Wolf Hall RSCThank you so much to Marcia Wadham for writing this wonderful review of the RSC’s adaptations of Hilary Mantel’s novels Wolf Hall and Bring Up the Bodies

Hilary Mantel’s books are wonderfully brought to life in these stage plays from the RSC. It was hard to imagine how each book, with around 800 pages of well-crafted prose, could be condensed into three hours, but the results are mesmerising. The set is simple, the scene changes are slick, the choreography is breath-taking and the comic timing is perfect. As a piece of theatre, it is stunning.

My favourite aspect of Hilary Mantel’s books is her characterisation of Thomas Cromwell; hers is not a history of goodies and baddies, but of a complex, intelligent, flawed individual. Ben Miles’ portrayal brings this out perfectly. Although you are led to have a certain sympathy for him, you definitely cannot like him very much. Ordinarily, I have an intense dislike of individual actors making solo curtain calls, but in this case it seemed wholly appropriate, as Miles never left the stage and led the action flawlessly in every scene.

Even more than in the books, you have the sense throughout the plays that you are seeing history through the eyes of one of its protagonists. All of the characters are introduced according to the roles they play in the life of Thomas Cromwell – people who will one day be out to use his considerable abilities and influence with the King to get what they want, and the next will readily use their own power to attempt to bring him down. His own loyalties, of course, lie always in the place where they will give him the greatest advantage.

I suspect that this would be difficult to follow for those who have limited knowledge of English history. Listening in to conversations in the intervals, I heard a number of people trying to explain some of the veiled references to the impact of events on both the monarchy and the church in England, especially of the pointed references to the birth of the ‘useless’ Princess Elizabeth.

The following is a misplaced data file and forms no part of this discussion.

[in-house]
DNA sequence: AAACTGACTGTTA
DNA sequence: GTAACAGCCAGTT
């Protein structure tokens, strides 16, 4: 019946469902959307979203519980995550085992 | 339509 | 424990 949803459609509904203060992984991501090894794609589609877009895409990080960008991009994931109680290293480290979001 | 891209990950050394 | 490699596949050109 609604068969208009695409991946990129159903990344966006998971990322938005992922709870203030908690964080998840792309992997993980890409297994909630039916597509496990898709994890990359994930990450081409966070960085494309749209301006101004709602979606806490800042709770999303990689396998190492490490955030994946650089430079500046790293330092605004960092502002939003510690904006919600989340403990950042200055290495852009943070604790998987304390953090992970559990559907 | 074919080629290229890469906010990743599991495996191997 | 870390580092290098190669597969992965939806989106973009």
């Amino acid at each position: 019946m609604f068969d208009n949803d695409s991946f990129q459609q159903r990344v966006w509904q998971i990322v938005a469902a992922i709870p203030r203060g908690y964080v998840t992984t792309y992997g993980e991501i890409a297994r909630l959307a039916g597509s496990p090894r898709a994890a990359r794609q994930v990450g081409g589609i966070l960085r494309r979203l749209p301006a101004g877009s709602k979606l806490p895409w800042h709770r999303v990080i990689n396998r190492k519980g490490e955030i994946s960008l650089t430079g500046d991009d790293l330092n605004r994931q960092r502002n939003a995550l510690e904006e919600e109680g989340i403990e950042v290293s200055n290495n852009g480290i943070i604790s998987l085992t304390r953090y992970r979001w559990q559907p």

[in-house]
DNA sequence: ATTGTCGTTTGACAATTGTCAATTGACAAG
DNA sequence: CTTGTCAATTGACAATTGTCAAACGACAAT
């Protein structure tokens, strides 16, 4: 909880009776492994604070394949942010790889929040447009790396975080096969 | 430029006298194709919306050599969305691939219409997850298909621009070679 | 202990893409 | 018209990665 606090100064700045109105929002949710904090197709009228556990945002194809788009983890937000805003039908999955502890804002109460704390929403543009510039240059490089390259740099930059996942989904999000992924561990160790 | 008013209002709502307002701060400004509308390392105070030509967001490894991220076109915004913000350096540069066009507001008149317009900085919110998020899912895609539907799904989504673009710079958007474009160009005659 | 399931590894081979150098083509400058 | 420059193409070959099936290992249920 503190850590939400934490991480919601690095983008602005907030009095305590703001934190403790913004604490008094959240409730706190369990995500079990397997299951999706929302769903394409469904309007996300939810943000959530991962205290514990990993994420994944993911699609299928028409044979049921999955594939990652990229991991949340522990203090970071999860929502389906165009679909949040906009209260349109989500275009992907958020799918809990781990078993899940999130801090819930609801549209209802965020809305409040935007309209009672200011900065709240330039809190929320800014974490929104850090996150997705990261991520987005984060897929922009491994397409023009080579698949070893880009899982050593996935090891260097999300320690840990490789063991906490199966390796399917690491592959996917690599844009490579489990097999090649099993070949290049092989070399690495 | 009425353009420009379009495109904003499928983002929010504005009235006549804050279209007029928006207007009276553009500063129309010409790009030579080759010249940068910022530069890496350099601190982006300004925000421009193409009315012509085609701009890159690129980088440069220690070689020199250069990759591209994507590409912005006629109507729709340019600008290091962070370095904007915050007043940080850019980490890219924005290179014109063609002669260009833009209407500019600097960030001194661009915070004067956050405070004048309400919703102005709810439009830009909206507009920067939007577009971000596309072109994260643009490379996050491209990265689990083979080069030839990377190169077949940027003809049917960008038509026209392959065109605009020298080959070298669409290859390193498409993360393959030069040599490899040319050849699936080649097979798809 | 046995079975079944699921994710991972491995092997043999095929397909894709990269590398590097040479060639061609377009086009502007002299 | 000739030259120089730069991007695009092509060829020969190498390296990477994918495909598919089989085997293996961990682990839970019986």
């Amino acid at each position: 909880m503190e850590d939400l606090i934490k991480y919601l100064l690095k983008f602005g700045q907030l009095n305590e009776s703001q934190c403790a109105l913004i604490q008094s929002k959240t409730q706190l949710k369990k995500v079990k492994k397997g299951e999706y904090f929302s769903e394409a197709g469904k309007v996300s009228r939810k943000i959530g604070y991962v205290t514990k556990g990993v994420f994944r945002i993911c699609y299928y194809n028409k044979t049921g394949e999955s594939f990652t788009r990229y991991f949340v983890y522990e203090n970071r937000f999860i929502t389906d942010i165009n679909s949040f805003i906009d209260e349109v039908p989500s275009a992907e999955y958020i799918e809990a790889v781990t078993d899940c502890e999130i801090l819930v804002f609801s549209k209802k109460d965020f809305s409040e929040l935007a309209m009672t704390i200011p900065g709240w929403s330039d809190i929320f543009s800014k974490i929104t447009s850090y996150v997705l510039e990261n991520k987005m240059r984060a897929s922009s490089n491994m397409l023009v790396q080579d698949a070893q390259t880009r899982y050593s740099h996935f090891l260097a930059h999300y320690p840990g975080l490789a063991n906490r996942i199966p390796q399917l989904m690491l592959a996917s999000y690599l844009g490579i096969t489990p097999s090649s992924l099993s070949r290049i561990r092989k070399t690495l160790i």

Any avid Tudor history fan should watch with caution, though. These are plays based upon works of historical fiction, and are not aiming to be documentaries. The general sense of the time in which these events took place is conveyed beautifully – the intrigue, the pace of change, the rapid shifts in power, the danger of being out of favour and the King’s need for a son. But the detail is entirely from the imagination.

Henry’s wives are presented almost as caricatures of themselves; Katherine is fiercely loyal and angry, Anne is feisty and tempestuous, Jane is demure and naïve. To the history purist, this will be a huge frustration, but it adds to the realisation that you are watching through an imagining of Cromwell’s viewpoint, of the roles they play as pawns standing in his way to power. And it makes for a great theatre and great entertainment, which manages to keep the audience captivated for almost six hours.

You can find out more about the RSC’s plays of Wolf Hall and Bring Up the Bodies, and buy tickets, at http://www.rsc.org.uk/whats-on/london/

Photo: Ben Miles as Thomas Cromwell, by Keith Pattison, courtesy of RSC.

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